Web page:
decline and let me win. Unfortunately for him, his route was so
overlapped with Mike that he couldn't do too much to improve his own
score -- he would have needed four points in any case, and only had
So, final scores:
Josh: 11-1 stone = 10
I enjoyed the face-to-face aspect and was pleased with how quickly the
game played. The board is a little busy, which can be a bit of a
problem sometimes when you're trying to keep track of all the lines
and buildings and passengers...but even so it's a great game.
Mike headed out, and Jeff and I closed off with a game of Fjords
(Vitas, I still have your game!). We played the standard three
rounds, with both of us being fairly new to the game. I'd played one
round before, and Jeff and I had both watched Vitas and Mike play it.
On our first round, we were both very conservative in placing farms,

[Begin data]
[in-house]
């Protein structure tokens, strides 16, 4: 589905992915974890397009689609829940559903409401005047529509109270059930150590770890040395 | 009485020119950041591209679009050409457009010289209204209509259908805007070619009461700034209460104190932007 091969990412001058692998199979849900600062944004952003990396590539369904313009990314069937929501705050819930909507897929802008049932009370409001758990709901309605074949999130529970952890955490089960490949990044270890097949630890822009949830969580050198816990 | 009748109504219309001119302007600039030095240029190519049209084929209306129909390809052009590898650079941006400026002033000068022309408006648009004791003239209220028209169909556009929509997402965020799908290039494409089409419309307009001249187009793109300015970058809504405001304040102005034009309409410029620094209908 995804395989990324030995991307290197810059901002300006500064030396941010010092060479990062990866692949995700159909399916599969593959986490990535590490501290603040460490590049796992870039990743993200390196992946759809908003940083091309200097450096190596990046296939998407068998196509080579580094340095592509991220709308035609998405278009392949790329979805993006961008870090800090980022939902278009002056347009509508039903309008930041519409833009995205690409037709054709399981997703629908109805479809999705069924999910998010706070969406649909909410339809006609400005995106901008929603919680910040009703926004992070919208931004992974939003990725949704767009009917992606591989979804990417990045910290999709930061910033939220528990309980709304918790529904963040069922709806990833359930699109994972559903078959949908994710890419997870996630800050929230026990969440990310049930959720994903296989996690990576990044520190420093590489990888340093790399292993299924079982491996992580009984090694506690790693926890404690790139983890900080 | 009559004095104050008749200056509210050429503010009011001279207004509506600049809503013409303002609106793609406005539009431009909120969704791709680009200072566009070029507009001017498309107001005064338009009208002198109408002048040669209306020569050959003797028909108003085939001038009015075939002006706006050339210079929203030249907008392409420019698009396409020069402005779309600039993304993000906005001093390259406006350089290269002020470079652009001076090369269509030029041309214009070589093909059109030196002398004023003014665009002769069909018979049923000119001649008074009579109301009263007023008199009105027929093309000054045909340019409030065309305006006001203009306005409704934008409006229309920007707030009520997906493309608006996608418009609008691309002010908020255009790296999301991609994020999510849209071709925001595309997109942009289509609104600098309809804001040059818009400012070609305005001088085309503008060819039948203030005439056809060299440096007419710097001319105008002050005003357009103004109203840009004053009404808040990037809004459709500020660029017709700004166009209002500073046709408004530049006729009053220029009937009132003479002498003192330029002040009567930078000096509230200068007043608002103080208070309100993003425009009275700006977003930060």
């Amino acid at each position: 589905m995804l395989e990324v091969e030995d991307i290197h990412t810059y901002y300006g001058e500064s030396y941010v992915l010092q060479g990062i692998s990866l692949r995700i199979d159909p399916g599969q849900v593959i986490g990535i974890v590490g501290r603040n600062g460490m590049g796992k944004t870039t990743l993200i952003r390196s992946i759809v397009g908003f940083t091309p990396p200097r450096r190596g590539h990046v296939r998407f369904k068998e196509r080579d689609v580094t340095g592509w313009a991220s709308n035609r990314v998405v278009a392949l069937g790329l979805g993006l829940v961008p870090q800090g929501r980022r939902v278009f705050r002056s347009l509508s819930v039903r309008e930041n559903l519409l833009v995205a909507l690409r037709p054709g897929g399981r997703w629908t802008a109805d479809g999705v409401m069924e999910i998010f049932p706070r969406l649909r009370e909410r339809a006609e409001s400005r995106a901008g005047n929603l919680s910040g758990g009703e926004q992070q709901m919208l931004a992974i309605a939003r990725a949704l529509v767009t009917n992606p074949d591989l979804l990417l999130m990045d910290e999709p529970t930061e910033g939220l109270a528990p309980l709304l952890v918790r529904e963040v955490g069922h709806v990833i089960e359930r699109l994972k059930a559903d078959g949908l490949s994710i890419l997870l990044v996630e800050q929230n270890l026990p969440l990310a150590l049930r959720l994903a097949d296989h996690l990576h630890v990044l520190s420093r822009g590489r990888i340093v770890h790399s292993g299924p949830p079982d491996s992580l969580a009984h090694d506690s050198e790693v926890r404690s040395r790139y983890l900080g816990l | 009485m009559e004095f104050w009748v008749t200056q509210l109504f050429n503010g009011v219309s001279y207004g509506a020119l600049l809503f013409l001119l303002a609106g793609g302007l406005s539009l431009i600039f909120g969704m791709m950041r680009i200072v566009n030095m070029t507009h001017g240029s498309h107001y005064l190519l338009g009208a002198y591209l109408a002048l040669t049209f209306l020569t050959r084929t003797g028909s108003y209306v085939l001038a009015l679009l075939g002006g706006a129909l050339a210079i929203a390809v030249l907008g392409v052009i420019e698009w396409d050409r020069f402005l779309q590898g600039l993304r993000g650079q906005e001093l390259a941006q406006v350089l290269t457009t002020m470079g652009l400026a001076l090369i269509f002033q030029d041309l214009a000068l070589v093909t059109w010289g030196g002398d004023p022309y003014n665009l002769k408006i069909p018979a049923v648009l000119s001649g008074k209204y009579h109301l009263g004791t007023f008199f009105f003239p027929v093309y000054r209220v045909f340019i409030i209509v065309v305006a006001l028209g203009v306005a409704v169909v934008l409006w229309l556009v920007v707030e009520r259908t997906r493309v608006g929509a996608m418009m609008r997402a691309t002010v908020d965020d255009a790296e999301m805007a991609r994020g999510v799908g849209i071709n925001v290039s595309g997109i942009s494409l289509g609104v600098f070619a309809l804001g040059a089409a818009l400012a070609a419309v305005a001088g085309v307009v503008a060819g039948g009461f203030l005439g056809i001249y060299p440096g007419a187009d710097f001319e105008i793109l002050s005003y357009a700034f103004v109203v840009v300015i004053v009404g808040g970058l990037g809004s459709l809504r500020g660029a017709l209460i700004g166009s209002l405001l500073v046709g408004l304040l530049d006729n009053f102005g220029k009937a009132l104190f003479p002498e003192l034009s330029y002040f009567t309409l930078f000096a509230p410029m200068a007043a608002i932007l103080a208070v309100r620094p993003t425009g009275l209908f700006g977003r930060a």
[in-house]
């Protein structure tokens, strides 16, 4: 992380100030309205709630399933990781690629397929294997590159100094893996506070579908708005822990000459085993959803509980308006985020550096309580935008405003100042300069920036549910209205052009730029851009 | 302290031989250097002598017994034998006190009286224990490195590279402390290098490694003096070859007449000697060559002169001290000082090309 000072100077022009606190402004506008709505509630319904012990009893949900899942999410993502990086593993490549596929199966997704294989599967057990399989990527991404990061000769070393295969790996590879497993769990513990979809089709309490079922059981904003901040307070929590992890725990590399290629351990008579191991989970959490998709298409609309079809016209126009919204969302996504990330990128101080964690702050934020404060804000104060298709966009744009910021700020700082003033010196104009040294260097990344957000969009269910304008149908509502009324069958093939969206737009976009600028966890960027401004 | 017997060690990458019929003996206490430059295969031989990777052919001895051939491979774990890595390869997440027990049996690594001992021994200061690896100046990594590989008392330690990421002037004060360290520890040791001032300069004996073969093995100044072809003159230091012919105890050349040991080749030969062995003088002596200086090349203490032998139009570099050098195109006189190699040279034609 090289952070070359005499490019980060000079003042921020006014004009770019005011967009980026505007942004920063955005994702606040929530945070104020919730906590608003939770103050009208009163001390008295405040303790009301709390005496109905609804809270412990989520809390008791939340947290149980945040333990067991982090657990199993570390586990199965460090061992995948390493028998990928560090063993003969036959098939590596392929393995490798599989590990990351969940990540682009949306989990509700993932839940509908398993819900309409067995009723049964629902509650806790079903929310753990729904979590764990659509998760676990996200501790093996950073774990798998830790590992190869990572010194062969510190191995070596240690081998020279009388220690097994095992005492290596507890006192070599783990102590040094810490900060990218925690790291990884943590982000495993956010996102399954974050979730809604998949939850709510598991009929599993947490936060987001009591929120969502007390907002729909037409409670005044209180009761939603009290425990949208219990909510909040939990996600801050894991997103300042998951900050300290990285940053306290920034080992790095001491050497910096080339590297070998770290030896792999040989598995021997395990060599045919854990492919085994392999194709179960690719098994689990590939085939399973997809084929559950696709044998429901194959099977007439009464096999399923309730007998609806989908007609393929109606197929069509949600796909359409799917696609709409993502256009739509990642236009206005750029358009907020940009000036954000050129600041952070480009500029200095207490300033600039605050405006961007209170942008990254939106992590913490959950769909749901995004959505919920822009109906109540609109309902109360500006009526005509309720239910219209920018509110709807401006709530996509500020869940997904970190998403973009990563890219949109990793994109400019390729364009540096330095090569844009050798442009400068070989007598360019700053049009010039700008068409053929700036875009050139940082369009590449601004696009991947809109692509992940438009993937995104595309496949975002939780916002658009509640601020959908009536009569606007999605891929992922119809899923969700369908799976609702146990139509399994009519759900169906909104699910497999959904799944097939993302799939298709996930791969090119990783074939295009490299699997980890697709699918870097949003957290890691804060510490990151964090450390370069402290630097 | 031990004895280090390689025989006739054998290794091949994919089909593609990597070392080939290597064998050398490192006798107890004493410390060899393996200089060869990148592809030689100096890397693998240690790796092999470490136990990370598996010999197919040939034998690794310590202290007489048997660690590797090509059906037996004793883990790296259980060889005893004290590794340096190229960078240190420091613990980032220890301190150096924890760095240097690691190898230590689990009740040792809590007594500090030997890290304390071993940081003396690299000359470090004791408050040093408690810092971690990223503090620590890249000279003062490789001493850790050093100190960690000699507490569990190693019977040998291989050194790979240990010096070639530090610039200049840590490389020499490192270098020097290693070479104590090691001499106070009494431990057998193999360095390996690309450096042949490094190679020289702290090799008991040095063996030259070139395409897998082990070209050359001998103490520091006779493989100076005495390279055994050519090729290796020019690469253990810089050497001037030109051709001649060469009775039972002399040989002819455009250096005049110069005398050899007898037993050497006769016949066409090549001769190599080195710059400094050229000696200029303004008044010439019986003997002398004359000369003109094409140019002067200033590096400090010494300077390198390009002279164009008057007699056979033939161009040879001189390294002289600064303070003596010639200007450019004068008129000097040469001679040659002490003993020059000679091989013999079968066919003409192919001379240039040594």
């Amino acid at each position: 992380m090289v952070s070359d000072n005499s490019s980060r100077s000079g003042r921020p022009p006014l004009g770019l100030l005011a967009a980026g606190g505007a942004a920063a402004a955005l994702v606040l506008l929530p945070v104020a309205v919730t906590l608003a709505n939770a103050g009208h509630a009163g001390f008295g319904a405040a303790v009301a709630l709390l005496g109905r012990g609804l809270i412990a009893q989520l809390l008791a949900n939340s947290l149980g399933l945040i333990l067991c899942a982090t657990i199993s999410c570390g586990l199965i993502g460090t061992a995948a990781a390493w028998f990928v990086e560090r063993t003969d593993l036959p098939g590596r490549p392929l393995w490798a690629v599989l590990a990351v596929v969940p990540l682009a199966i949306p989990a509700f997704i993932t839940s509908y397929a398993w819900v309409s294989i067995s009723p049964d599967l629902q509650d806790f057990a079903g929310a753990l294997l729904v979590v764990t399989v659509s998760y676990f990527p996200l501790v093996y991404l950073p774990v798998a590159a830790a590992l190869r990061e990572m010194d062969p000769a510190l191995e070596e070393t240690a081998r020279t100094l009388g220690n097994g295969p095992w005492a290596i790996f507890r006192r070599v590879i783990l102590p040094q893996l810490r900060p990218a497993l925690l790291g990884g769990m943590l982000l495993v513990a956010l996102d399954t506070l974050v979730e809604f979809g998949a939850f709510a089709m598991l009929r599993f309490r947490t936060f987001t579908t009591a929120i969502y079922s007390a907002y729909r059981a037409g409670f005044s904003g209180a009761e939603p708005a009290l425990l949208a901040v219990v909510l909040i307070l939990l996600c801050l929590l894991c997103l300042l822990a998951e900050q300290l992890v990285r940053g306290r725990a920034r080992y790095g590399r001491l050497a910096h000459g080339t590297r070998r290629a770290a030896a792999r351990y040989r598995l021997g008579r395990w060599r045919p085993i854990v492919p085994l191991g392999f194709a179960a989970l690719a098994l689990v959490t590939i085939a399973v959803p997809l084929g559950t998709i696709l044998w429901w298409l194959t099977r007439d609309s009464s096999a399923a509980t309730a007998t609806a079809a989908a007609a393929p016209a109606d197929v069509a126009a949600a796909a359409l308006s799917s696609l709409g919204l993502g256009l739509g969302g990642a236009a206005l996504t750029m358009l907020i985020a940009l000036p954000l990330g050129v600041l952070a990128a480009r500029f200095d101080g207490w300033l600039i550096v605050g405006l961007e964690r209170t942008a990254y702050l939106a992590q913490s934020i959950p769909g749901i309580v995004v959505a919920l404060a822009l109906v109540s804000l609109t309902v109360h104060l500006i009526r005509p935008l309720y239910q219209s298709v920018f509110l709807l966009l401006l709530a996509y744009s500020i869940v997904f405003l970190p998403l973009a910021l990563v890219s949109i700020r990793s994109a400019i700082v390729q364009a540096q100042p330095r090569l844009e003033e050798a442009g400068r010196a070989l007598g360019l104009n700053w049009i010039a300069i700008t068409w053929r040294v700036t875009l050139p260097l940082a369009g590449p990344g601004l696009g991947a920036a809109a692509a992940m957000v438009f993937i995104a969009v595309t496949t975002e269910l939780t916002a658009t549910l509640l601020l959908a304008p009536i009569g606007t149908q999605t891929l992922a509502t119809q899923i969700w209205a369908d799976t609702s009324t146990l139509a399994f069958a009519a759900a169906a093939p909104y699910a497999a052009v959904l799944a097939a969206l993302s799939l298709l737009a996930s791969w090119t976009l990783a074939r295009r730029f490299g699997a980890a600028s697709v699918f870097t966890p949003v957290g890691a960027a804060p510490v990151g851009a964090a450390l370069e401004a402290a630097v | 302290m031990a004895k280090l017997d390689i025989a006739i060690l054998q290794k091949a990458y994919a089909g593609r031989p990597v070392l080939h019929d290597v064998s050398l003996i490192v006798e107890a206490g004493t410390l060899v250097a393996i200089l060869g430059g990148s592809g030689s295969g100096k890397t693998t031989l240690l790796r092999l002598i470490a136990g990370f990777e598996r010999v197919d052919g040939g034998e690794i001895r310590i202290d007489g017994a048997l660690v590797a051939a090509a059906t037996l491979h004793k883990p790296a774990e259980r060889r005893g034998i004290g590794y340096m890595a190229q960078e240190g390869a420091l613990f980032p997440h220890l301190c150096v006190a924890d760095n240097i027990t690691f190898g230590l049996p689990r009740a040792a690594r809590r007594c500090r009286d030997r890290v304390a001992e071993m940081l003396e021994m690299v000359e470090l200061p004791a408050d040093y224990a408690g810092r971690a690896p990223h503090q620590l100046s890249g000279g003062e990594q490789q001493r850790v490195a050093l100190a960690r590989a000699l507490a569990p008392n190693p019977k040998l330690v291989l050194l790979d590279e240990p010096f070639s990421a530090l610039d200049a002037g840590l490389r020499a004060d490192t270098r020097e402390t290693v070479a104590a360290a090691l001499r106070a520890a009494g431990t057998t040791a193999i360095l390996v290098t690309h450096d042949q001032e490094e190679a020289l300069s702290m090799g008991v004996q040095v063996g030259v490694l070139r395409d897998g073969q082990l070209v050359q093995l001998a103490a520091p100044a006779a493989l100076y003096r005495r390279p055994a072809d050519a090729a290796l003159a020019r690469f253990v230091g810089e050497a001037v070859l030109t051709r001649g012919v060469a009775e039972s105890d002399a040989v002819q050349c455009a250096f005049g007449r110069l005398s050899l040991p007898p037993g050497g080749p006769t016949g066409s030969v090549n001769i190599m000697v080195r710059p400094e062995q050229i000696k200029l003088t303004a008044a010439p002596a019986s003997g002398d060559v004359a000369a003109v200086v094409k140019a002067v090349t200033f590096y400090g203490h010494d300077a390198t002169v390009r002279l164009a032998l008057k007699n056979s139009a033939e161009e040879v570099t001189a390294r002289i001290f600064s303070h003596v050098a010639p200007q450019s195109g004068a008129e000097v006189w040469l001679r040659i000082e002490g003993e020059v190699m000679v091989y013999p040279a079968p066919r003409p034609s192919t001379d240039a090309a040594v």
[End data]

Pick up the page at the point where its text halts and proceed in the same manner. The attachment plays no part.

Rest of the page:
placing them very late and we split all the territory exactly
equally. In the second round, Jeff played his farms quickly and I
held off, attempting to place my last two farms to better advantage.
Didn't work well for me, and Jeff took a one point lead. In the final
round, Jeff again played all his farms early, but this time I chose a
little better about where to place my farms, and scored five more
points than Jeff, taking the win by four points.
Fjords is not a bad little game, although I have to say that there's
something about it that leaves me feeling unsatisfied. I don't mind
playing it, but after a practice round and a full game I confess that
I don't feel any real need to own a copy.
That was all for this week!